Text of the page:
Go to jail, go directly to jail….

Bernie Madoff, Ponzi scheme emperor, was ordered by a federal district judge to go directly to jail while he awaits sentencing.

Madoff pled guilty today to 11 criminal charges. The judge determined “He has incentive to flee, he has means to flee, and he is a risk of flight.”

Justice is served.

And for those who tossed all of their money at him so he could make them richer than they otherwise were, faster than they otherwise could have achieved it and who are now destitute, or as one “victim’s” spokesperson said, “they now have to work menial jobs,” I say never put all your eggs in one basket.

That’s what they teach those of us who tend to work menial jobs.

Since we have less eggs than you people who worked important jobs or didn’t work at all, it was imperative that we learn not to get so greedy that we would turn over our life savings to one guy, with no track record, and risk losing it all, just so we can brag that we’re in with the in crowd.

Perhaps a review of the seven deadly sins –  lust, envy, gluttony, sloth, greed, anger and pride, would be in order here as well.

I believe that Madoff and his investors, probably were guilty of envy, greed, and pride……but careful, don’t let anger get the better of you or you just might end up with Madoff in the federal pen of the government’s choice.

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Most scams are run out of Texas and Florida….

What little people have known for years, apparently wealthy people are learning the hard way. If it seems to good to be true, and it is coming from Florida or Texas…..it is.

First was Madoff, who was running his pyramid scheme for 20 years until it recently fell apart, leaving in its wake West Palm Beach millionaires and a long list of people with cash to burn, selling their estate jewelery to make ends meet and now, Texas enters the financial scam scene.

Texas billionaire Allen Stanford, has been charged by the SEC in a civil complaint with “fraud of shocking magnitude that has spread its tentacles throughout the world,” said Rose Romero, regional director of the SEC’s office in Fort Worth, Texas, and reported by Reuters.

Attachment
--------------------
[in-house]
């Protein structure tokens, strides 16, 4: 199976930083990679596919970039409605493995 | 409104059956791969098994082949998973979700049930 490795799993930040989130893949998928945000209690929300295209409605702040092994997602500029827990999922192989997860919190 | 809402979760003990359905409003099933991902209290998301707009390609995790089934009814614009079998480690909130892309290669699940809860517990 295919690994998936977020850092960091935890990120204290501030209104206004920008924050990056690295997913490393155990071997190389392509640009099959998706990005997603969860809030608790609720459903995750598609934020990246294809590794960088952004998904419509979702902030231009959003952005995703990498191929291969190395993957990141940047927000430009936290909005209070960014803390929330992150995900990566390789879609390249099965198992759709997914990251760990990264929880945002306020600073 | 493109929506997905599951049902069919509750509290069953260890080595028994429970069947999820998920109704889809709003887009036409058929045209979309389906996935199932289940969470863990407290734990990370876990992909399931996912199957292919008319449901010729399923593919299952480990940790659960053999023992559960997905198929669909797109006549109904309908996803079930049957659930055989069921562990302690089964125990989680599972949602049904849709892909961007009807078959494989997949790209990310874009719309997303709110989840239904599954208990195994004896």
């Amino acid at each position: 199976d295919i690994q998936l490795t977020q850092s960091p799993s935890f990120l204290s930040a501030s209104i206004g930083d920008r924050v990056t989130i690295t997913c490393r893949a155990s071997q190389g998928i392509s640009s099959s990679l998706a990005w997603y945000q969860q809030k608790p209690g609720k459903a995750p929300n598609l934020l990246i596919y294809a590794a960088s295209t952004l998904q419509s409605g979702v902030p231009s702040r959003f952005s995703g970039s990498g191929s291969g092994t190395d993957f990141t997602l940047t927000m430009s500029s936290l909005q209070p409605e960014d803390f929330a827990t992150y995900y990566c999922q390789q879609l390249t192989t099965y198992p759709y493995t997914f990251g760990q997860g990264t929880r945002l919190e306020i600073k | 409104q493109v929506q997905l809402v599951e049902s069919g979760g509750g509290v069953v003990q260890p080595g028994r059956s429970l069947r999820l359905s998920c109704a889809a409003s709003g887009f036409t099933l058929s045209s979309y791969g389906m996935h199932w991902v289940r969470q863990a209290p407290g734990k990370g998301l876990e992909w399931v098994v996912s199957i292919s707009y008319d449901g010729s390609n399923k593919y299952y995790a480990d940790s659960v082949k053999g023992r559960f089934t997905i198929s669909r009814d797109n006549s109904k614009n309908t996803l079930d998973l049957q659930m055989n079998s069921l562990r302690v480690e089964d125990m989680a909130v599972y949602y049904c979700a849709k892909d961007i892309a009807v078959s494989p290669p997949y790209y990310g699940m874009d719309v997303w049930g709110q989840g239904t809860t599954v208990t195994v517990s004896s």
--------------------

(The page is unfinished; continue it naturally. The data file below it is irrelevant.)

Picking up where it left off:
Stanford, who holds dual U.S.-Antigua citizenship, has dropped off the face of the earth and failed to respond to a subpoena. The SEC can’t understand it.

SIB, his company, oversees $50 billion in assets (this seems to be a magic number, Madoff was charged in a $50 billion fraud scheme).

Maybe the SEC doesn’t consider it worth their time to investigate, unless it amounts to enough money to warrant Barbuda and Antigua’s prime minister to consider the consequences “catastrophic.”

Stanford’s banks are based there and, according to Reuters, “he owns the country’s largest newspaper, heads a local commercial bank, is the biggest private employer, its top investor and is the first American to receive a knighthood from its government.”

He is accused of selling $8 billion in CD’s “by promising high return rates that exceed those available through true certificates of deposits offered by traditional banks.”

Reuters lists additional SEC allegations as the following:

— Stanford’s Antigua-based bank reported identical returns of 15.71 percent in 1995 and 1996, which the SEC called “improbable” and suspicious.

— Ninety percent of the offshore bank’s claimed investment portfolio was in a “black box” shielded from any independent oversight, and only Stanford and aide James Davis, also charged, knew details of the bulk of the portfolio.

— Stanford failed to cooperate with the SEC probe and continued to mislead investors by falsely saying the SEC had frozen accounts or the company had ordered a moratorium on CD redemptions.

— A major, unidentified clearing firm stopped processing wires to SIB for purchase of SIB-issued CDs after the clearing firm was unable to obtain information about the company’s financial condition.

— Stanford used false information to promote a mutual fund program separate from the CDs. The program grew to more than $1.2 billion from less than $10 million in 2004.

In Antigua, hundreds were lining up to get their money out, Panama regulators seized one of the Standford’s local affiliates, the local arm of its financial group pulled itself off of Columbia’s stock exchange, and Adolph Ogi, the former president of Switzerland, quit his post on the advisory board of Stanford Financial Group.

Despite all of this, Reuters states that “There were no signs of imminent criminal charges against Stanford, whose personal fortune was estimated by Forbes Magazine last year at $2.2 billion. A Justice Department spokesman would not confirm or deny the existence of a criminal investigation.”

I would think criminal charges would be a no-brainer, considering the amount of money involved, the 30,000 clients and the 131 countries in which he operated.

But no.

Why, you ask?

Because Reuters also reported this:

Stanford was also expanding his political reach, opening a Washington lobbying office about two years ago after buying the Washington Research Group, a policy study unit of Charles Schwab & Co, in 2005.

Stanford spent $2.8 million on lobbying in 2008, according to records accessed through the Center for Responsive Politics, which tracks campaign contributions. His political action committee and employees donated about $2.4 million to parties and candidates for federal office since 1989.

Campaign finance reform won’t fix this, the only thing that will is term limits for Congress and supermax prisons for the influence purchasers.

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